“Nevertheless, she persisted” has become a frequently-used phrase for modern female empowerment movements after Massachusetts Sen. Elizabeth Warren’s testimony during Jeff Sessions’s Attorney General nomination hearings. Now, it is the title of a concert with the same goals in mind.
The Seraphim Singers performed at the First Church in Cambridge on Sunday with a concert entitled “Nevertheless, She Persisted.” This was the second day of a two-day set at the church.
The Seraphim Singers, formed in 1997, are a religious choral group grounded in modern-day social relevance, singing songs that blend secular themes with Christian texts, according to the group’s website.
Jennifer Lester, the music director and founder of the Seraphim Singers, said in an interview that she founded the group with her friends in response to music groups being dominated by male conductors and music directors.
“We were all church musicians. Organists, choir directors in churches, and we sang together for … a project in grad school,” Lester said. “It was, ‘Throw together a choir and find a piece that nobody’s done before, and do it.’”
Shruthi Rajasekar’s “Nevertheless” was performed in its world debut at the concert. The song is lyrically composed of excerpts from a Feb. 7, 2017 United States Congressional hearing, according to the program, and featured Senator Mitch McConnell’s statements regarding Warren’s testimony toward Sessions.
Rajasekar crafted the song after the decision to entitle the program “Nevertheless, She Persisted,” Lester said, and decided to look back to where the phrase originated.
The program encompassed 11 songs that were almost solely arranged by women, with the exception of “Woman of No Distinction,” which was composed by Richard Clark. The setlist was a combination of religious works and secular songs focused on feminist issues and piano pieces.
While its origins were based in a predominantly religious context, Lester said the ensemble has evolved into embracing the plights of modern day societal problems and incorporating those themes into what they sing.
“From [Christian] tradition over the years we’ve certainly broadened out, and religion isn’t something that’s separate from politics,” Lester said. “People see the world through whatever their faith or non-faith happens to be.”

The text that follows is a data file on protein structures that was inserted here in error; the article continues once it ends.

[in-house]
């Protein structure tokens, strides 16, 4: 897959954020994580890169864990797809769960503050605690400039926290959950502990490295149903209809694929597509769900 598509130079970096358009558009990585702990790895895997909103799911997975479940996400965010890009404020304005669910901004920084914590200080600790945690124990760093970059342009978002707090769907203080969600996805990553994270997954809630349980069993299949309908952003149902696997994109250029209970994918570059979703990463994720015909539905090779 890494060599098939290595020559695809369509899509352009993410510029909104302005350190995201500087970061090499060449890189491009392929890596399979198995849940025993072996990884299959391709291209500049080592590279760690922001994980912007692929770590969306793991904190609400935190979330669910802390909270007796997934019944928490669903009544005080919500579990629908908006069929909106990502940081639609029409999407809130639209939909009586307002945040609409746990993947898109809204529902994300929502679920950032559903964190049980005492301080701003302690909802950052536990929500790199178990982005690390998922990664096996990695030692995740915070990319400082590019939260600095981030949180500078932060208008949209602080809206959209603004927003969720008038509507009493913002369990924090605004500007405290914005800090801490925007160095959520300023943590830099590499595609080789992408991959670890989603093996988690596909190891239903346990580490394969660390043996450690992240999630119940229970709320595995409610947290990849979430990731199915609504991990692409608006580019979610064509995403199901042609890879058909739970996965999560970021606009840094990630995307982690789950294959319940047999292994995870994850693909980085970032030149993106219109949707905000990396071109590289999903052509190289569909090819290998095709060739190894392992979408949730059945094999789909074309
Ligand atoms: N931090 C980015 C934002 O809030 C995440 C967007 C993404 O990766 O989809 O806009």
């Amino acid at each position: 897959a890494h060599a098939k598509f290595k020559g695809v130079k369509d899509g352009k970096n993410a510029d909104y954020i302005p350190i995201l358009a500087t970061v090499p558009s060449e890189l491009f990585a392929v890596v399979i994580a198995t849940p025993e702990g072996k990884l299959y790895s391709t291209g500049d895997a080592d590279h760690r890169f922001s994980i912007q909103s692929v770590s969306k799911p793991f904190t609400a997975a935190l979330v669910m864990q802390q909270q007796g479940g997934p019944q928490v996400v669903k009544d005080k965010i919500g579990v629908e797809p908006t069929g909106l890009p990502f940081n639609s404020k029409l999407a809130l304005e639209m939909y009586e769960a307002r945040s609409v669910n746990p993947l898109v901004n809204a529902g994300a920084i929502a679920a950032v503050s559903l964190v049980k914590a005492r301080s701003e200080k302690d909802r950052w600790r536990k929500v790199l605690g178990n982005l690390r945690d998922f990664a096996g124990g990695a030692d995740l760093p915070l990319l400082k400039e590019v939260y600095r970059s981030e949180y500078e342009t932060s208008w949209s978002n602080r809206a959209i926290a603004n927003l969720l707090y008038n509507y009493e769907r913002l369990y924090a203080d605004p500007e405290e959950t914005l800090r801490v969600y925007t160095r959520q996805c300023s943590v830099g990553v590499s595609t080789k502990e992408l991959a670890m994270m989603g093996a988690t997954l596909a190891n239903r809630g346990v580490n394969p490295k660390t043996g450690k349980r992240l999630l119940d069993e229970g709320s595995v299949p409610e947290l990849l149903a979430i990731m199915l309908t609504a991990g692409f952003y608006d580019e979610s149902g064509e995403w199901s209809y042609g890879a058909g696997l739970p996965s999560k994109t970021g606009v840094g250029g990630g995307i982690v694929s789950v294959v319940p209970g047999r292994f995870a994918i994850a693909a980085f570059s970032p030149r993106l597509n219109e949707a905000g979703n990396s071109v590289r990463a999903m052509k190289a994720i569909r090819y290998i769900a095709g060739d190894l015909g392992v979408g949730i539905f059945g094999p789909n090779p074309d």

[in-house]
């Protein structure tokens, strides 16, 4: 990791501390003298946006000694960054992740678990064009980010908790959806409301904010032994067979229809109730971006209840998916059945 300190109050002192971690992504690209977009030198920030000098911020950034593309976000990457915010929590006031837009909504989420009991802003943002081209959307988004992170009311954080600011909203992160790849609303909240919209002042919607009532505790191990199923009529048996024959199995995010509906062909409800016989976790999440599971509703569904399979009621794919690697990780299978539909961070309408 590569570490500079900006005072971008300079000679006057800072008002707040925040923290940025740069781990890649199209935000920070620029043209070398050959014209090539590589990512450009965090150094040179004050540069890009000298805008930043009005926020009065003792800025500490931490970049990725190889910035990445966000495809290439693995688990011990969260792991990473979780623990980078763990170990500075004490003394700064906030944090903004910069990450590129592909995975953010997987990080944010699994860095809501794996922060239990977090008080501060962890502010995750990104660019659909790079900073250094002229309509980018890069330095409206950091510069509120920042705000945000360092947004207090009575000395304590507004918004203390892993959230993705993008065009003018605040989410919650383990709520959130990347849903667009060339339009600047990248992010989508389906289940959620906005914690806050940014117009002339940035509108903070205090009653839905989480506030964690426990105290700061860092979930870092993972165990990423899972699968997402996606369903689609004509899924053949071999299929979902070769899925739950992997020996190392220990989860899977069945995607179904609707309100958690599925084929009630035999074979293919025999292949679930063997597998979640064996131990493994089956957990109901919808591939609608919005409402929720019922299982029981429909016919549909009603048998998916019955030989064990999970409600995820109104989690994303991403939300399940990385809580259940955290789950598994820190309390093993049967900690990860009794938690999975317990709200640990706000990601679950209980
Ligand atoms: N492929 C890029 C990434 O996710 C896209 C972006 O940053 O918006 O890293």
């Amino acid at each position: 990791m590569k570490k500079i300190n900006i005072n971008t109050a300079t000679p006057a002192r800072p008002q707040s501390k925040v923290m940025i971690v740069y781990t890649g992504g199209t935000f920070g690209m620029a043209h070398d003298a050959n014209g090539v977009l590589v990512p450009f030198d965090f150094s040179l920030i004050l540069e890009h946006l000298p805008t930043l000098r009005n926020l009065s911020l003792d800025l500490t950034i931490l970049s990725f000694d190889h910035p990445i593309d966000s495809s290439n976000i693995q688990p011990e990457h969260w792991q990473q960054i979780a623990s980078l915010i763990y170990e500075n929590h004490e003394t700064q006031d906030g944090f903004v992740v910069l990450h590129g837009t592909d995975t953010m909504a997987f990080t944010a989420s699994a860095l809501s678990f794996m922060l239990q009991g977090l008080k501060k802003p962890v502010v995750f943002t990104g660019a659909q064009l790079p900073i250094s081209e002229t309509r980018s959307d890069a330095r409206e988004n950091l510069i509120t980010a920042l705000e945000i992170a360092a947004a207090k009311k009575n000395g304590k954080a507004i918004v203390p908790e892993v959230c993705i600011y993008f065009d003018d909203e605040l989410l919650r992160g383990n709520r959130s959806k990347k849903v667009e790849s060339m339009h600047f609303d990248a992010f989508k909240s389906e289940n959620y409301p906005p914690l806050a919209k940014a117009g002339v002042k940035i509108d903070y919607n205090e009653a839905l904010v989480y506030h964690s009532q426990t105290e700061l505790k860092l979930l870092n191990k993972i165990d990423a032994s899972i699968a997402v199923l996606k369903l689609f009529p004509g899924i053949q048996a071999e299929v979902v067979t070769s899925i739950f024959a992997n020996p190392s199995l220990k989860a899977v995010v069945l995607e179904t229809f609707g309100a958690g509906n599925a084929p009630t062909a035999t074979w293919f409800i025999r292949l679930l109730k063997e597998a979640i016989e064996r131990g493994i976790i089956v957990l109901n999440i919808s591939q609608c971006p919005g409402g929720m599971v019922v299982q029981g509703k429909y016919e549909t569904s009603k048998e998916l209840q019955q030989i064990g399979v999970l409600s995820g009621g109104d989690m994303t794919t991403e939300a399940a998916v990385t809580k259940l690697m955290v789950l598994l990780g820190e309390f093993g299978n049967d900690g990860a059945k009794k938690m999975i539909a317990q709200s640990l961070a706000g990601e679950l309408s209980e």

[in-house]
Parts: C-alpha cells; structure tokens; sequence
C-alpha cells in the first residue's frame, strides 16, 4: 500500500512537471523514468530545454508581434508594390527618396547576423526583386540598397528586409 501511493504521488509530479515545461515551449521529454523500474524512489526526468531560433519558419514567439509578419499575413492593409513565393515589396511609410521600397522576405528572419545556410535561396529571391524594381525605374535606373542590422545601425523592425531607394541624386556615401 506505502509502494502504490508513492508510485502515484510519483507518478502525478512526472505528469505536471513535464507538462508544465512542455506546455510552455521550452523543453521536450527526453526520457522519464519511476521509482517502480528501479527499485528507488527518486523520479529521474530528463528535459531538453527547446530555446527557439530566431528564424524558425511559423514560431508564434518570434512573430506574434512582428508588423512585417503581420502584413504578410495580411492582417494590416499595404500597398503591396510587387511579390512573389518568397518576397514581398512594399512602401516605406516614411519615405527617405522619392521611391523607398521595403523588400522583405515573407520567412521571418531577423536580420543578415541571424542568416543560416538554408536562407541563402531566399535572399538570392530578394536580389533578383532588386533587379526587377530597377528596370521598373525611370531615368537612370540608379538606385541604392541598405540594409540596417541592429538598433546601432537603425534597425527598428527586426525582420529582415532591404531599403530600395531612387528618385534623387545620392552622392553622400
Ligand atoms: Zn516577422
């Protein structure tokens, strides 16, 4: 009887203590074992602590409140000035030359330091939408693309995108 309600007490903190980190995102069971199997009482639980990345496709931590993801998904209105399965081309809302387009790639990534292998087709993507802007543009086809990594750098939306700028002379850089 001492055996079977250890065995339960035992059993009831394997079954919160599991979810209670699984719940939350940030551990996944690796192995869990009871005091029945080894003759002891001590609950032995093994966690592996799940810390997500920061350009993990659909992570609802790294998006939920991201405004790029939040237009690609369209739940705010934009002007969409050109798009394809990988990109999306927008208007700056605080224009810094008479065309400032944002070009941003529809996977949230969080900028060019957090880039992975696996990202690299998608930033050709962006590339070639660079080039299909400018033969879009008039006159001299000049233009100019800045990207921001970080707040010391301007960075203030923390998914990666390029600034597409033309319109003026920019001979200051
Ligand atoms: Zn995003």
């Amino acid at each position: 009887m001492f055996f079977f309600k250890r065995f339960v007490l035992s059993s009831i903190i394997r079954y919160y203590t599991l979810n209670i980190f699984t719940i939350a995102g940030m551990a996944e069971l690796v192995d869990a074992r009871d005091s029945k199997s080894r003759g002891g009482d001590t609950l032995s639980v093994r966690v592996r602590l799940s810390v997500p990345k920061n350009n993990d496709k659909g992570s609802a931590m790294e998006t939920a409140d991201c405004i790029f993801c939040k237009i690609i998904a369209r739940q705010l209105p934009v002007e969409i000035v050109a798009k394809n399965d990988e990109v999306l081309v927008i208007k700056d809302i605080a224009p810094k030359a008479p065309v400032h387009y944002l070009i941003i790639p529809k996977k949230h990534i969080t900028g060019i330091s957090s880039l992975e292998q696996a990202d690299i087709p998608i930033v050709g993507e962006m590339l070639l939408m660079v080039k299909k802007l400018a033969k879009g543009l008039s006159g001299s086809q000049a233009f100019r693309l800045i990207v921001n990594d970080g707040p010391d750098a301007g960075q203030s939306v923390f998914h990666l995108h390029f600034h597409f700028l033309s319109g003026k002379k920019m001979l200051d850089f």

The two piano interludes in the set — “Lenten” and “Whit” — were played with elegance by Louise Mundinger, each chord echoing off the church walls as the walls adjusted with each crescendo and decrescendo.
“Border Lines” provided an instrumental solo, with Paul Mattal playing a masterful cello, and was a high point of the concert. The lyrics called for an erasure for borders: both physical and emotional, a sort of call to arms. “Because what is a map but / a useless prison?” the choir sang with conviction and certainty that turned the lyric from a question into a statement.
As the concert was performed, a fire siren was heard from outside the church. Unrelated to the performance, the dissonant emergency sound reflected the intensity of the performance was a fitting juxtaposition.
“Woman of No Distinction” was sung with haunting conviction by soloist Julia Sullivan, the choir’s background harmonies adding a subtle but needed dynamic to ground her stunning soprano voice. With the song’s lyrics presenting the insecurities of women in a society that only values a woman’s appearance, Sullivan displayed an emotional prowess necessary for those lyrics to remain powerful instead of overwrought.
“There Is No Age,” the final song of the program, ended the program with an uplifting note about opening oneself up to others, once again sung in a round. This style choice added an interesting thematic dynamic of differences uniting people together, fully fleshing out the theme of equality and kinship that permeated throughout the entire performance.
At the completion of the concert, the crowd gave a standing ovation to the Singers and Rajasekar, who was in the audience and brought on stage after the choir finished singing the song.
“Nevertheless, She Persisted” serves as a follow up to “Women’s Perspective,” an event put on by the Seraphim Singers last year, Lester said. In previous years, the group has drawn inspiration for concerts from a variety of topics, ranging from silent film-era scores, the fall-out from World War I, John F. Kennedy’s assassination and the lead-up to the 2016 presidential election.
The concert was performed with a strong sense of technical singing ability while still remaining grounded in reality instead of getting lost in the vocal gymnastics of many church choral groups. Both religious and secular attendees alike could feel the raw emotion coming from the choir’s beautiful singing.